Create system restore point in Ubuntu via TimeShift

October 12, 2013 — 1 Comment

Want to create a Windows like system restore point? Well, TimeShift is the tool, which protects your system by taking incremental snapshots of the file system at regular intervals. These snapshots can be restored later to bring your system to the exact state it was in at the time when the snapshot was taken.

TimeShift is designed to protect only system files and settings. User files such as documents, pictures and music are excluded.

create system restore point

Features:

  • TimeShift requires very little setup. Just install it, run it for the first time and take the first snapshot. A cron job will be enabled for taking automatic snapshots of the system at regular intervals. The backup levels can be selected from the Settings dialog.
  • Snapshots are saved by default on the system (root) partition in path /timeshift. Other linux partitions can also be selecte
  • Boot snapshots provide an additional level of backup and are taken 30 minutes after the system is started.
  • Hourly, daily, weekly and monthly levels can be enabled if required.
  • TimeShift runs at regular 30-minute intervals but takes snapshots only when needed.
  • Applications like rsnapshot rotate a snapshot to the next level by creating a hard-linked copy. Creating a hard-linked copy may seem like a good idea but it is still a waste of disk space. This is because only files can be hard-linked and not directories. The duplicated directory structure can take up as much as 100 MB of space. TimeShift avoids this wastage by using tags for maintaining backup levels. Each snapshot will have only one copy on disk and is tagged as “daily”, “monthly”, etc. The snapshot location will have a set of folders for each backup level (“Monthly”, “Daily”, etc) with symbolic links pointing to the actual snapshots tagged with the level.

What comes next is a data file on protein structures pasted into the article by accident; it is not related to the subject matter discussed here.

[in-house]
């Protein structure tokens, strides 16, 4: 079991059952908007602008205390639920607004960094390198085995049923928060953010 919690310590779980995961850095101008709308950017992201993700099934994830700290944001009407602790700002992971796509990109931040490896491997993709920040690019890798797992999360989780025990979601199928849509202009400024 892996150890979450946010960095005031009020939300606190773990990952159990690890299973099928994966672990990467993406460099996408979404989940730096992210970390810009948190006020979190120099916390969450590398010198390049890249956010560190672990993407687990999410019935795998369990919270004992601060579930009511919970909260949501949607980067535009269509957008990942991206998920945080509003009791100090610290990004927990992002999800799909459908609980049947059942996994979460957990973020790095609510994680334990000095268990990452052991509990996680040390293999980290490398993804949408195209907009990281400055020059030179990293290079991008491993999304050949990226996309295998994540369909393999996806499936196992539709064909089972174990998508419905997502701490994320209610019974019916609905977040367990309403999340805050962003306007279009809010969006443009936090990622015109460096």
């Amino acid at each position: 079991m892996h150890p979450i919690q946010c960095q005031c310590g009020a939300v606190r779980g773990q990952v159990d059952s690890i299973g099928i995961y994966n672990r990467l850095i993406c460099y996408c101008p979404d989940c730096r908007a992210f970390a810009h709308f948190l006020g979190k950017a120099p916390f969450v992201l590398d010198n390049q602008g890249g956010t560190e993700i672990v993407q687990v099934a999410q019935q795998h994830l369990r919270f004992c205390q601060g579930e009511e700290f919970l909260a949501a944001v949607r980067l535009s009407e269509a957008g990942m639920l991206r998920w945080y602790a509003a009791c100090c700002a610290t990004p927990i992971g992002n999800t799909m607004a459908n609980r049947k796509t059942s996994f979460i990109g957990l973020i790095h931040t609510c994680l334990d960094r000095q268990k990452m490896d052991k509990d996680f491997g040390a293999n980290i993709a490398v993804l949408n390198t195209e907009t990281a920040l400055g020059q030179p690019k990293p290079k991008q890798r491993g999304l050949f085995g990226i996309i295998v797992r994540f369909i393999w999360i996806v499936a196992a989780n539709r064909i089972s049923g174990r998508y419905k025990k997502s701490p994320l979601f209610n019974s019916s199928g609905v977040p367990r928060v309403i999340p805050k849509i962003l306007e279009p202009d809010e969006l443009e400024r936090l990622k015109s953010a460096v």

• Snapshots can be restored either from the running system or from a live CD. Restoring backups from the running system requires a reboot to complete the restore process.
  • You can also TimeShift across distributions. Let’s say you are currently using Xubuntu and decide to try out Linux Mint. You install Linux Mint on your system and try it out for a week before deciding to go back to Xubuntu. Using TimeShift you can simply restore the last week’s snapshot to get your Xubuntu system back. TimeShift will take care of things like reinstalling the bootloader and other details. Since installing a new linux distribution also formats your root partition you need to save your snapshots on a separate linux partition for this to work.
  • Install TimeShift via PPA:

    The PPA is ready for Ubuntu 13.10 Saucy, Ubuntu 13.04 Raring, Ubuntu 12.04 Precise, Ubuntu 12.10 Quantal and their derivatives, such as Linux Mint, Elementary OS.

    Press Ctrl+ALt+T on your keyboard to open terminal. When it opens, run below commands one by one:

    sudo apt-add-repository -y ppa:teejee2008/ppa
    sudo apt-get update
    sudo apt-get install timeshift

    I'm a freelance blogger who started using Ubuntu 5+ years ago and who wishes to share my experiences and some useful tips with Ubuntu beginners and lovers. Please notify me if you find any typo/grammar/language mistakes. English is not my mother tongue. Contact me on Google Plus or email to ubuntuhandbook1@gmail.com

    One response to Create system restore point in Ubuntu via TimeShift

    1. Nice.

      I will try this today on my Dell 3521 laptop :-)

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